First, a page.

From overseas combat to guarding the Tomb of the Unknown Soldier, U.S. Army Sgt. 1st Class Rob Petry has seen a lot, and he’s drawing on his experience to train the Army’s future leaders who currently attend college in Luzerne County.
Petry took an assignment as military service instructor for the Army’s ROTC program at King’s College in May 2019.
“It is something that I wanted to do. The way it works in the Army is when you are a senior NCO (non-commissioned officer), you talk with your branch manager and say, ‘Where does the Army need a person with my qualifications right now?’ It’s a conversation back and forth. I was given a few options and chose to come to the Scranton/Wilkes-Barre area and serve as an ROTC instructor.”
Petry, 36, of Cabin Creek, West Virginia, had his pick of several assignments in various parts of the country. He chose the one at King’s College because it was the closest to his hometown.
“And I’m also a real big fan of ‘The Office,’” Petry said with a chuckle, referring to the mockumentary TV series that followed the lives of employees at a Scranton paper company.“I love it. It’s a great job,” Petry said. “I like knowing that I can have some influence in shaping the Army’s future officers. It’s nice to use lessons learned from my experience to make sure that they will be successful when they do end up going into the Army.”
Basics to command
Hosting 38 cadets, King’s is one of three Northeastern Pennsylvania colleges that offer Army ROTC classes; the others are East Stroudsburg University and the University of Scranton, which serves as the main site for this region’s battalion.
Cadets attending Wilkes University, Misericordia University and Penn State Wilkes-Barre are cross-enrolled at King’s so they can participate in the program, which offers college credits as well as scholarships.
“We tend to get a lot of freshmen because they’re interested,” Petry said. “Over the course of sophomore and junior years, some decide to disenroll because they’re trying it out and they decide it’s not for them. Most cadets do decide to contract and commission as (second) lieutenants. A lot of cadets choose to contract in their freshmen and sophomore years.”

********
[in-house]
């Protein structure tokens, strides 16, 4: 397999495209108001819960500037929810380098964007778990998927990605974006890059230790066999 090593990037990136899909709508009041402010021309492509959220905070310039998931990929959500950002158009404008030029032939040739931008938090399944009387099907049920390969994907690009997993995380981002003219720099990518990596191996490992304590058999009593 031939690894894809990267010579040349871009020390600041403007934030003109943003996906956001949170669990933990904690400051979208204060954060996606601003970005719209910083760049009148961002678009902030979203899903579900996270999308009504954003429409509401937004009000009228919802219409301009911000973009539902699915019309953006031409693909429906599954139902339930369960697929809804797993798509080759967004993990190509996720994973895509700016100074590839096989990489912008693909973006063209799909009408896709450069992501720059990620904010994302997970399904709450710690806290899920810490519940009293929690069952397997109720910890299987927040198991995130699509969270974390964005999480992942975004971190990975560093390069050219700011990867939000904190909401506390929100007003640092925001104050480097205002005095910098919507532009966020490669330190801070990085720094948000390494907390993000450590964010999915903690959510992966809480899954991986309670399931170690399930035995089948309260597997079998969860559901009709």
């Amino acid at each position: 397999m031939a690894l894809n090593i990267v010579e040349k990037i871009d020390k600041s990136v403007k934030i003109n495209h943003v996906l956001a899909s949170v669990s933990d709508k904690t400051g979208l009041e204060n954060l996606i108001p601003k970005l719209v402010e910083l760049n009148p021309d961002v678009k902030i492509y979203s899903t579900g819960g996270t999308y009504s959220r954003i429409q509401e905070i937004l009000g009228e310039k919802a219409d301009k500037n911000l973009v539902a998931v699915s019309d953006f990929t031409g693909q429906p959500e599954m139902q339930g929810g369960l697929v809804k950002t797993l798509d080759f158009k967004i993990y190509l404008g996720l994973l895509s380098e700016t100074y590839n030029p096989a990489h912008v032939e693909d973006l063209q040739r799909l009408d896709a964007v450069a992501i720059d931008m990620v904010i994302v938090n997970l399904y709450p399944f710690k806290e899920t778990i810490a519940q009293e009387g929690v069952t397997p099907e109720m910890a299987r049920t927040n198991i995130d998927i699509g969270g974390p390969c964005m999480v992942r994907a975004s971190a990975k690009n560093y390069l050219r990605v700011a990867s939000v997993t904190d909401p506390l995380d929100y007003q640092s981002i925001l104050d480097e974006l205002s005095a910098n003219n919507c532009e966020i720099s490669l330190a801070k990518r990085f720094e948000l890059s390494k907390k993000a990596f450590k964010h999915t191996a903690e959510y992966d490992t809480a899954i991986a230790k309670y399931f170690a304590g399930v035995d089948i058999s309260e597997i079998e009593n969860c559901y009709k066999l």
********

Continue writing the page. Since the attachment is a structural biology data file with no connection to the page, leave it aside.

Cadets start with the basics, which Petry calls “customs and courtesies — the right way to wear the Army uniform, standards for personal appearance … how to stand at attention, how to operate in a formation.” By the time they’re seniors, “they’ll be running the battalion as battalion commander, battalion sergeant major and other staff positions. … We get them used to the Army command structure and we get them used to operating in leadership positions over each other.”
Fortunately, Petry said, the coronavirus pandemic has not caused any significant disruption to the program. He utilized distance learning, social distancing and other protocols to ensure field training exercises and weekly labs in areas such as marksmanship and weapon disassembly and reassembly continued.
A non-commissioned officer, Petry enlisted when he was 20 and worked his way up in rank. Although graduating seniors will technically outrank him when they enter the Army, experienced officers such as Petry advise the newly minted officers, fresh out of college, as they begin their military careers.
After basic training, Petry was assigned to the 82nd Airborne Division in Fort Bragg, North Carolina, and served a 15-month stint in Afghanistan during Operation Enduring Freedom. He re-enlisted to go to Fort Carson, Colorado, with the 4th Infantry Division and deployed to Afghanistan again for another 13 months.
Petry said it’s important “to make sure others don’t make the same mistakes in the future. So, I do use my past experiences in Afghanistan as lessons learned of what to do and what not to do in certain situations.”